Asee peer logo

A Networked Instructional Instrumentation Facility

Download Paper |


1997 Annual Conference


Milwaukee, Wisconsin

Publication Date

June 15, 1997

Start Date

June 15, 1997

End Date

June 18, 1997



Page Count


Page Numbers

2.29.1 - 2.29.7

Permanent URL

Download Count


Request a correction

Paper Authors

author page

Stephan C. Werges

author page

David L. Naylor

Download Paper |

NOTE: The first page of text has been automatically extracted and included below in lieu of an abstract

Session 2659

A Networked Instructional Instrumentation Facility

Stephan C. Werges, David L. Naylor Department of Electrical Engineering and Computer Science, University of Illinois at Chicago

The Networked Instructional Instrumentation Facility (NIIF) is a prototype system to allow multi- user access to a library of sophisticated test equipment for measurements on a library of devices, in real time via the World Wide Web (WWW). This prototype system is the first realization of our primary goal to make measurement equipment available in real time to a broad range of users via the WWW. Since the NIIF is available on the WWW for public use, there are many special design issues that must be considered. These issues include: 1) The efficient scheduling and queuing of measurement jobs that may take one or more instruments to perform; 2) Security precautions to prevent malicious use of the facility; 3) Making the NIIF fault tolerant and robust; and 4) Designing the client user interface to be intuitive and easy to use for a wide range of users. To meet these challenges we have developed an object oriented client/server architecture and a Measurement Applications Programming Interface (MeAPI) for the NIIF.

The basic architecture for the NIIF server consists of four integral parts: instrument objects; the control objects; measurement objects; and job objects. The instrument object is the lowest level object in the server, and allows the server to communicate with the instruments that are physically or logically attached to the server. These instrument objects conform to the MeAPI, which allows them to plug in to the control object. The control object is responsible for the validation, queuing and scheduling of measurement jobs, control of the matrix switch that connects test equipment to test devices, communication with the client, and control of the instruments. The control object uses a measurement object to define what instruments and parameters are needed for a given measurement. Lastly, the job object contains the client information that the control object needs to perform a measurement and returns the data to the client.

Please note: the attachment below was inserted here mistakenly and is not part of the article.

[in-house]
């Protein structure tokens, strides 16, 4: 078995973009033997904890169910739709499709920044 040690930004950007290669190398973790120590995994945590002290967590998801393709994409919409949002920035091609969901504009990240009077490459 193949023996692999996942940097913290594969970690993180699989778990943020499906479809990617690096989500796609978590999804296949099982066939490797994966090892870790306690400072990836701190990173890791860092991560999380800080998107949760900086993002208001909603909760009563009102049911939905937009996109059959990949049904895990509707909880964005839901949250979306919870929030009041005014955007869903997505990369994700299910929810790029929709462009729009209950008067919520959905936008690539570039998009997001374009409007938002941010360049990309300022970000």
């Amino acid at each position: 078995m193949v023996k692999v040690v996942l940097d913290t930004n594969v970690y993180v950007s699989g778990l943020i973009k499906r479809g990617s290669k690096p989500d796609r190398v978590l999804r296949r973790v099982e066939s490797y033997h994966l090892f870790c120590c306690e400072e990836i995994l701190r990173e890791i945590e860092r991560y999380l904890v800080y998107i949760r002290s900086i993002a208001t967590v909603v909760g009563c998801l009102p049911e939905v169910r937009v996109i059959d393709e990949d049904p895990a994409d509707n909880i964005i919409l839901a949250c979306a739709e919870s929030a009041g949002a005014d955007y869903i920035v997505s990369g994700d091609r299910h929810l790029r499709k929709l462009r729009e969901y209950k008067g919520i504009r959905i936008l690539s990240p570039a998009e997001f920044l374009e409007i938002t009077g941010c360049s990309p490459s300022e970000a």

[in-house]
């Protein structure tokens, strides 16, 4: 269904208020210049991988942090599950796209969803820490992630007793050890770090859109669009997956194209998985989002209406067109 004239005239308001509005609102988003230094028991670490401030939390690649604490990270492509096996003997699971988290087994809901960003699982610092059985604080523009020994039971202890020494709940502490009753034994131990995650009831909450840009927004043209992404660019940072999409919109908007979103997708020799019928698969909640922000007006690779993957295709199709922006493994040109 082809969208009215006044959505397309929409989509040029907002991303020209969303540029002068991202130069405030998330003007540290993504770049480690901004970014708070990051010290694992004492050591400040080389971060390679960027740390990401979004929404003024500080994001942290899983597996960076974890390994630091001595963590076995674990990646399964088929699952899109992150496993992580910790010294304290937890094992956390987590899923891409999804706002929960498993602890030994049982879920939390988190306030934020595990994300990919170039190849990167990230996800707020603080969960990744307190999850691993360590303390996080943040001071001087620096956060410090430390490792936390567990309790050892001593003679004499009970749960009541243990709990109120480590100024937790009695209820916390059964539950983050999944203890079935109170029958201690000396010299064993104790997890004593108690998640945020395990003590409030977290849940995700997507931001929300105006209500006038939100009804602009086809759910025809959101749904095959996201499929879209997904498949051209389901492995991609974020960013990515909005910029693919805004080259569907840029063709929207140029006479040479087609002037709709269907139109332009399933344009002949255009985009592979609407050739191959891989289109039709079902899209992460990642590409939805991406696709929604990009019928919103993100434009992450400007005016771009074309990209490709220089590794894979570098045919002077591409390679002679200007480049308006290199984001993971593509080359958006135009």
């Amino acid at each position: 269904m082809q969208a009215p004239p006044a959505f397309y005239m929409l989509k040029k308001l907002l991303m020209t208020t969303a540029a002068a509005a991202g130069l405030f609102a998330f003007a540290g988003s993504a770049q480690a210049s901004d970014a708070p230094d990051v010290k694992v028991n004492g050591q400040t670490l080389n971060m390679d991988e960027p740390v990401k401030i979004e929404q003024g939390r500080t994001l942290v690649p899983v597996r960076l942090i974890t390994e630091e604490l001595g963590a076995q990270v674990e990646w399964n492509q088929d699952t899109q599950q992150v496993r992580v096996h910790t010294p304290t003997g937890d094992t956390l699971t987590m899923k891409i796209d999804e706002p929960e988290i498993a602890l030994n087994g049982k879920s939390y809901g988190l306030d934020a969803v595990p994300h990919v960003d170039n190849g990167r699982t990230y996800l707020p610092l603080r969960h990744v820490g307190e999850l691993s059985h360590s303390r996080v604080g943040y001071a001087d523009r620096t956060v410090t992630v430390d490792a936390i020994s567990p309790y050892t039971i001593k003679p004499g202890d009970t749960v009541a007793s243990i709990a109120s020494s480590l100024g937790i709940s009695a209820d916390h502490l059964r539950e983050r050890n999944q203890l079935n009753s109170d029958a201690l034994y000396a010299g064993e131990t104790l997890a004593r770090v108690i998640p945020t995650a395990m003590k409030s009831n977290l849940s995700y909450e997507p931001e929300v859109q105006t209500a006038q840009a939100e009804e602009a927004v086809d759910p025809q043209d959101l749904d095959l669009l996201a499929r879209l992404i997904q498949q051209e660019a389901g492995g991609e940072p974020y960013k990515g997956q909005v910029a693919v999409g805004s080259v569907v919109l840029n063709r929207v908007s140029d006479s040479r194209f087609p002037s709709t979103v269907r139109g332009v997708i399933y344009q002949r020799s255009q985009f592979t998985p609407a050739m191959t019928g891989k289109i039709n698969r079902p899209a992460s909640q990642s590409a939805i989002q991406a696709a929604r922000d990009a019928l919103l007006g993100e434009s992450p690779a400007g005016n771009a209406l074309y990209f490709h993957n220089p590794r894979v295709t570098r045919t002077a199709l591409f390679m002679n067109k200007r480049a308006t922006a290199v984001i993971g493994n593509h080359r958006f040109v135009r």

The NIIF's client architecture consists of two parts: the send object, and the receive object. The send object allows the user to choose a type of measurement, a set of specific measurement parameters, and a device to test. This object collects the measurement parameters, and sends the data to the server. The receive object listens for incoming data from the server and allows the data from the server to be displayed in a variety of different ways. This paper will describe how the object oriented client/server architecture described above and MeAPI is implemented to meet the special design requirements of the NIIF.


The explosion of the Internet and especially the World Wide Web (WWW) has revolutionized how the public obtains and deals with information. The WWW has given the public a simple way to access vast repositories of on-line information, but the paradigm for this access has been predominantly a static client/server model. Over the past two years, this static client/server

Werges, S. C., & Naylor, D. L. (1997, June), A Networked Instructional Instrumentation Facility Paper presented at 1997 Annual Conference, Milwaukee, Wisconsin.

ASEE holds the copyright on this document. It may be read by the public free of charge. Authors may archive their work on personal websites or in institutional repositories with the following citation: © 1997 American Society for Engineering Education. Other scholars may excerpt or quote from these materials with the same citation. When excerpting or quoting from Conference Proceedings, authors should, in addition to noting the ASEE copyright, list all the original authors and their institutions and name the host city of the conference. - Last updated April 1, 2015